The Government Should Make Use Of Revenue

Sharing Essay, Research Paper The Government Should Make Use of Revenue Sharing Federal grants have become more common over the last 60 years, due to the

Sharing Essay, Research Paper

The Government Should Make Use of Revenue Sharing

Federal grants have become more common over the last 60 years, due to the

expansion and retraction of the size of the federal government. The federal

government began expanding in the 1930s to deal with the Depression. It used

federal agencies to directly deal with problems. As time went on, the tasks

were turned over to the states, but the federal government still remained

involved through the use of federal grants to states and localities. In the

1970s, Nixon’s New Federalism put a heavy emphasis on federal grants. Revenue

sharing gave federal dollars to localities and states that had never received

very much or any federal money before. This increased local interest in

receiving federal money in many localities.

In order to deal with the federal bureaucracy and receive federal money,

localities and states have to develop efficient and effective bureaucracies of

their own. These state and local bureaucracies must understand the federal

rules and requirements for receiving federal aid. Some states routinely

receive a greater amount of federal money than other states with similar

populations due to the differences in state bureaucracies. The state which has

an effective grant-writing bureaucracy and maintains relations with federal

bureaucrats and leaders is often able to get more money.

Federal bureaucracies are often very regionalized. They are staffed by people

from a certain region, and they primarily deal with people from that region.

They give more federal assistance to these regions too. The overall trend in

federal spending in a state may be different from a particular agency’s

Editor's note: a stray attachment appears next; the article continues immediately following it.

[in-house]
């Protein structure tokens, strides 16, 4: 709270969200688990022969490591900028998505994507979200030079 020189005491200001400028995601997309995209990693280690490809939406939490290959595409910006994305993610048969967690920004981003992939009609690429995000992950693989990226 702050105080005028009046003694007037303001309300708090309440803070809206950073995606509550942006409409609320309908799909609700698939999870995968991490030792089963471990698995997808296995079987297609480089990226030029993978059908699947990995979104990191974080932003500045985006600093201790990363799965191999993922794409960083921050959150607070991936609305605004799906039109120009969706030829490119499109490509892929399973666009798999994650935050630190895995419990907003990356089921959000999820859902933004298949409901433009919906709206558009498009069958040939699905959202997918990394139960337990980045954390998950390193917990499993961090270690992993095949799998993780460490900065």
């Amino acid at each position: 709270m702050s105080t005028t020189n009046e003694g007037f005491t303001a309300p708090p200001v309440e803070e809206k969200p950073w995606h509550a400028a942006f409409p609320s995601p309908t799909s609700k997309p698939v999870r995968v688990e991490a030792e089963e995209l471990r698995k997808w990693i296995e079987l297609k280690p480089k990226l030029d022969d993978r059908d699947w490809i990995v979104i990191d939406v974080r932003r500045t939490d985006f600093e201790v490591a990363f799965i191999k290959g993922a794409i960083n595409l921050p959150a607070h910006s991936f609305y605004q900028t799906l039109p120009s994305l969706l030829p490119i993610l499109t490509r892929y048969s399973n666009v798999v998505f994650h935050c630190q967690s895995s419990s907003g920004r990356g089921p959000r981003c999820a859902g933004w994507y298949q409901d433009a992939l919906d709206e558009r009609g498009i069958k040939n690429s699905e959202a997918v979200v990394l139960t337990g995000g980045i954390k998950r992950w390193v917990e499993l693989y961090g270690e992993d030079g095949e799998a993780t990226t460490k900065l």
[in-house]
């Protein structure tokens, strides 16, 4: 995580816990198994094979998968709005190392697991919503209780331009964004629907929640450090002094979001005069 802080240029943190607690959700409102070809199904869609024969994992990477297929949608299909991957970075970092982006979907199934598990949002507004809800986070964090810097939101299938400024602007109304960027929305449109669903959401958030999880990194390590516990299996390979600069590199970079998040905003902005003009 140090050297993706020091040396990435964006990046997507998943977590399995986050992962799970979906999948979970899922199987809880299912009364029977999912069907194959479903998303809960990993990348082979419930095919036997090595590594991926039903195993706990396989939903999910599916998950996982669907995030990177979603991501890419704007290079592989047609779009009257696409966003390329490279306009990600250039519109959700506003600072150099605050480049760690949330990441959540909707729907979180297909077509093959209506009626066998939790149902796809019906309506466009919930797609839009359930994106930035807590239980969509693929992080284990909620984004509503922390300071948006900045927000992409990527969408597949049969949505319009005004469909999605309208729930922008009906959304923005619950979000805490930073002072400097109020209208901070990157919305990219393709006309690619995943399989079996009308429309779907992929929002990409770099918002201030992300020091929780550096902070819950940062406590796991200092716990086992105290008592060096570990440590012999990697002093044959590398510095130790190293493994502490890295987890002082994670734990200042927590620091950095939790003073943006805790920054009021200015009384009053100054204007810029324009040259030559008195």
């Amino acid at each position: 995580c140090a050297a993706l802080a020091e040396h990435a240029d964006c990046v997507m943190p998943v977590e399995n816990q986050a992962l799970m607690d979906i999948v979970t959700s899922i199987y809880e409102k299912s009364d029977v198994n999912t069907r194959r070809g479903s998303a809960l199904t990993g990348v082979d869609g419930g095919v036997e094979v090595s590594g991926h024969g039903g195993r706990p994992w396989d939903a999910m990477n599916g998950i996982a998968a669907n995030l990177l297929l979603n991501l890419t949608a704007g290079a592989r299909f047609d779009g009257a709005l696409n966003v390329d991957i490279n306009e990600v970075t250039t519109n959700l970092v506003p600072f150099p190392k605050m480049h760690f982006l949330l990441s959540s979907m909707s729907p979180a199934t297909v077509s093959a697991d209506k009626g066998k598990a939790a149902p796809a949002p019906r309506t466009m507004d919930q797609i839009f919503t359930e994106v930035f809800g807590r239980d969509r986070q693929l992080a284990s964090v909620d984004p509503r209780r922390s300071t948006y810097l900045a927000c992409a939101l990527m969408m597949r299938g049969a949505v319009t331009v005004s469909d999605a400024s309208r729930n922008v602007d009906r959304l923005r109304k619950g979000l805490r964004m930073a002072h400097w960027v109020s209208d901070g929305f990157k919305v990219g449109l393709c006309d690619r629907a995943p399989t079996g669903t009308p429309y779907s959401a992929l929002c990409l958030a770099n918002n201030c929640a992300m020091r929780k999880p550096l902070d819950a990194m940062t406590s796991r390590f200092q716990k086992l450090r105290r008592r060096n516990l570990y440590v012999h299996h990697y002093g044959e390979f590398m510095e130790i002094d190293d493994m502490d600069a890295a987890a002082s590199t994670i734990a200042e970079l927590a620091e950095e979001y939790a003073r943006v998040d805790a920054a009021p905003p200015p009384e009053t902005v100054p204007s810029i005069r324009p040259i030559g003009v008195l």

pattern of spending. Some states may get very little overall federal funding,

but may get much more than the average amount of money from a certain federal

agency’s grants.

American state-level politics can be divided up into 3 categories: traditional,

moralistic, and individualistic. Traditional areas are heavily elitist, and

social elites are the primary leaders of society. They have less reliance on

government programs, government spending, and government in general. They are

not as democratic as in other areas of the country. Moralistic cultures put a

heavy focus on government taking an active role in society. There is more

emphasis on democratic methods in government, government funding, government

programs, and the provision of services. The individualist culture sees

government as only being important when it can help the individual succeed. It

should never hamper the individual from attaining personnel success. The South

is considered more traditionalist. The midatlantic states and other areas

which have descendants of the original settlers of the midatlantic states are

considered individualistic. The northern states are moralistic. All of these

political cultures influences the state governments in their areas. The states

with the moralistic culture are more likely to have a responsive bureaucracy

that knows how to get federal grant money and services, while the others are

less likely to have this ability. Although general trends can be established,

they are not without irregularities. Some states do not follow the trends of

their region, and may contradict it. For example, Louisiana provides a

relatively high amount of unemployment benefits to its residents, while other

southern states do not. A state may have a very responsive agriculture

department which can obtain federal dollars and assist farmers, but have few

other agencies in state government which do the same in other fields.

The national government should make more use of revenue sharing than it does now.

Revenue sharing will prevent many of the disparities found in federal funding.

States with small populations now receive more federal money per capita than

states with large populations, possibly due to their having higher

representation in the Senate. The elimination of this disparity in funding is

needed in order to ensure adequate funding of all states.